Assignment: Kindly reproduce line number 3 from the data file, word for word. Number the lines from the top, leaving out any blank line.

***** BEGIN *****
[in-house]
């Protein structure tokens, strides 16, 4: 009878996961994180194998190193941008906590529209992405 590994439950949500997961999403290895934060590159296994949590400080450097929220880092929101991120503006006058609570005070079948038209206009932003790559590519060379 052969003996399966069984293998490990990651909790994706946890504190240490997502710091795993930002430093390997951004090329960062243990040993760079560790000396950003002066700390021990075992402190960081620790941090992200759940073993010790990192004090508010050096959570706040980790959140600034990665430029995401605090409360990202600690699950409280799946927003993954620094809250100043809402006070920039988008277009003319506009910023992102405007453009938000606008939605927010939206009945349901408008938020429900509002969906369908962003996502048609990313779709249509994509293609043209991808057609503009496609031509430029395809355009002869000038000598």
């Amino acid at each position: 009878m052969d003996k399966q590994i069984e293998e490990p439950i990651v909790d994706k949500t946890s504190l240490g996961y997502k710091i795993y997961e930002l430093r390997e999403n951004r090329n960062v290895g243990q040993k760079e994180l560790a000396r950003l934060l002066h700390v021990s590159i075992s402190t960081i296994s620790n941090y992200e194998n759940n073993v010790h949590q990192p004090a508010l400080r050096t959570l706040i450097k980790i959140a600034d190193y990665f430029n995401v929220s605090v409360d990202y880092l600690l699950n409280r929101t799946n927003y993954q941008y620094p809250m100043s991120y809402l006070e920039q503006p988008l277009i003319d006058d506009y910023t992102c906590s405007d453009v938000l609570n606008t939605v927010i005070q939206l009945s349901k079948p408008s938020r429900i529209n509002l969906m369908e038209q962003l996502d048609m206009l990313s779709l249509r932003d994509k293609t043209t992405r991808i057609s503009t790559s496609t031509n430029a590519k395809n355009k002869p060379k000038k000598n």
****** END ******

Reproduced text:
């Amino acid at each position: 009878m052969d003996k399966q590994i069984e293998e490990p439950i990651v909790d994706k949500t946890s504190l240490g996961y997502k710091i795993y997961e930002l430093r390997e999403n951004r090329n960062v290895g243990q040993k760079e994180l560790a000396r950003l934060l002066h700390v021990s590159i075992s402190t960081i296994s620790n941090y992200e194998n759940n073993v010790h949590q990192p004090a508010l400080r050096t959570l706040i450097k980790i959140a600034d190193y990665f430029n995401v929220s605090v409360d990202y880092l600690l699950n409280r929101t799946n927003y993954q941008y620094p809250m100043s991120y809402l006070e920039q503006p988008l277009i003319d006058d506009y910023t992102c906590s405007d453009v938000l609570n606008t939605v927010i005070q939206l009945s349901k079948p408008s938020r429900i529209n509002l969906m369908e038209q962003l996502d048609m206009l990313s779709l249509r932003d994509k293609t043209t992405r991808i057609s503009t790559s496609t031509n430029a590519k395809n355009k002869p060379k000038k000598n």